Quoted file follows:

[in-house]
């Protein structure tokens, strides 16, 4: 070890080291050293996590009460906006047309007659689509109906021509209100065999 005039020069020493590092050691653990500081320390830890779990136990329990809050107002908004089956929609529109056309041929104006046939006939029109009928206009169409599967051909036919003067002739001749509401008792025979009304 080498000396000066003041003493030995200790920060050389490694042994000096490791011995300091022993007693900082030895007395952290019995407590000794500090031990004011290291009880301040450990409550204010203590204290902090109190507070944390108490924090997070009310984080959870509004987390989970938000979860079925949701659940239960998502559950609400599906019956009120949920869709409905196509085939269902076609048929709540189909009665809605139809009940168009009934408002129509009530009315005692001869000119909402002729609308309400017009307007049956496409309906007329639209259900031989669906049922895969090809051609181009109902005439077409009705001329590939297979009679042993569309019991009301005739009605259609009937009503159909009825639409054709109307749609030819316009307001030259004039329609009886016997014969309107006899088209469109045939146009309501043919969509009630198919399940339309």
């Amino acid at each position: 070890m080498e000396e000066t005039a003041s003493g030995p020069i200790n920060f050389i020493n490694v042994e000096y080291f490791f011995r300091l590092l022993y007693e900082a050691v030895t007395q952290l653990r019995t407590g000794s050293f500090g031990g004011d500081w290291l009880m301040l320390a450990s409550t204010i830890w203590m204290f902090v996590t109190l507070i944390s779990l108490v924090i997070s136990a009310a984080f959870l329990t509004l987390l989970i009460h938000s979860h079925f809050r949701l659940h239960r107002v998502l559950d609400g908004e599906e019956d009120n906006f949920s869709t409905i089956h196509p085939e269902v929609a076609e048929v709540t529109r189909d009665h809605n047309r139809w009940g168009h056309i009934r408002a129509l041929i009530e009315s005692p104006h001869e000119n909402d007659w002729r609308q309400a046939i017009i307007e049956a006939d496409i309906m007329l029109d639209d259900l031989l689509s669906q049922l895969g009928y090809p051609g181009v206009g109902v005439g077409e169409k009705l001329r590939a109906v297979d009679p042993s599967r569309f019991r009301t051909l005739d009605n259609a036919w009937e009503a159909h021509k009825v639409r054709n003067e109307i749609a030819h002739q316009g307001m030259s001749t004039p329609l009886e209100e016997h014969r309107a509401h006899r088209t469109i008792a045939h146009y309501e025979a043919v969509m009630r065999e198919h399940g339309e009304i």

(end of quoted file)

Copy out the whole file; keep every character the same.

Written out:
[in-house]
């Protein structure tokens, strides 16, 4: 070890080291050293996590009460906006047309007659689509109906021509209100065999 005039020069020493590092050691653990500081320390830890779990136990329990809050107002908004089956929609529109056309041929104006046939006939029109009928206009169409599967051909036919003067002739001749509401008792025979009304 080498000396000066003041003493030995200790920060050389490694042994000096490791011995300091022993007693900082030895007395952290019995407590000794500090031990004011290291009880301040450990409550204010203590204290902090109190507070944390108490924090997070009310984080959870509004987390989970938000979860079925949701659940239960998502559950609400599906019956009120949920869709409905196509085939269902076609048929709540189909009665809605139809009940168009009934408002129509009530009315005692001869000119909402002729609308309400017009307007049956496409309906007329639209259900031989669906049922895969090809051609181009109902005439077409009705001329590939297979009679042993569309019991009301005739009605259609009937009503159909009825639409054709109307749609030819316009307001030259004039329609009886016997014969309107006899088209469109045939146009309501043919969509009630198919399940339309």
């Amino acid at each position: 070890m080498e000396e000066t005039a003041s003493g030995p020069i200790n920060f050389i020493n490694v042994e000096y080291f490791f011995r300091l590092l022993y007693e900082a050691v030895t007395q952290l653990r019995t407590g000794s050293f500090g031990g004011d500081w290291l009880m301040l320390a450990s409550t204010i830890w203590m204290f902090v996590t109190l507070i944390s779990l108490v924090i997070s136990a009310a984080f959870l329990t509004l987390l989970i009460h938000s979860h079925f809050r949701l659940h239960r107002v998502l559950d609400g908004e599906e019956d009120n906006f949920s869709t409905i089956h196509p085939e269902v929609a076609e048929v709540t529109r189909d009665h809605n047309r139809w009940g168009h056309i009934r408002a129509l041929i009530e009315s005692p104006h001869e000119n909402d007659w002729r609308q309400a046939i017009i307007e049956a006939d496409i309906m007329l029109d639209d259900l031989l689509s669906q049922l895969g009928y090809p051609g181009v206009g109902v005439g077409e169409k009705l001329r590939a109906v297979d009679p042993s599967r569309f019991r009301t051909l005739d009605n259609a036919w009937e009503a159909h021509k009825v639409r054709n003067e109307i749609a030819h002739q316009g307001m030259s001749t004039p329609l009886e209100e016997h014969r309107a509401h006899r088209t469109i008792a045939h146009y309501e025979a043919v969509m009630r065999e198919h399940g339309e009304i």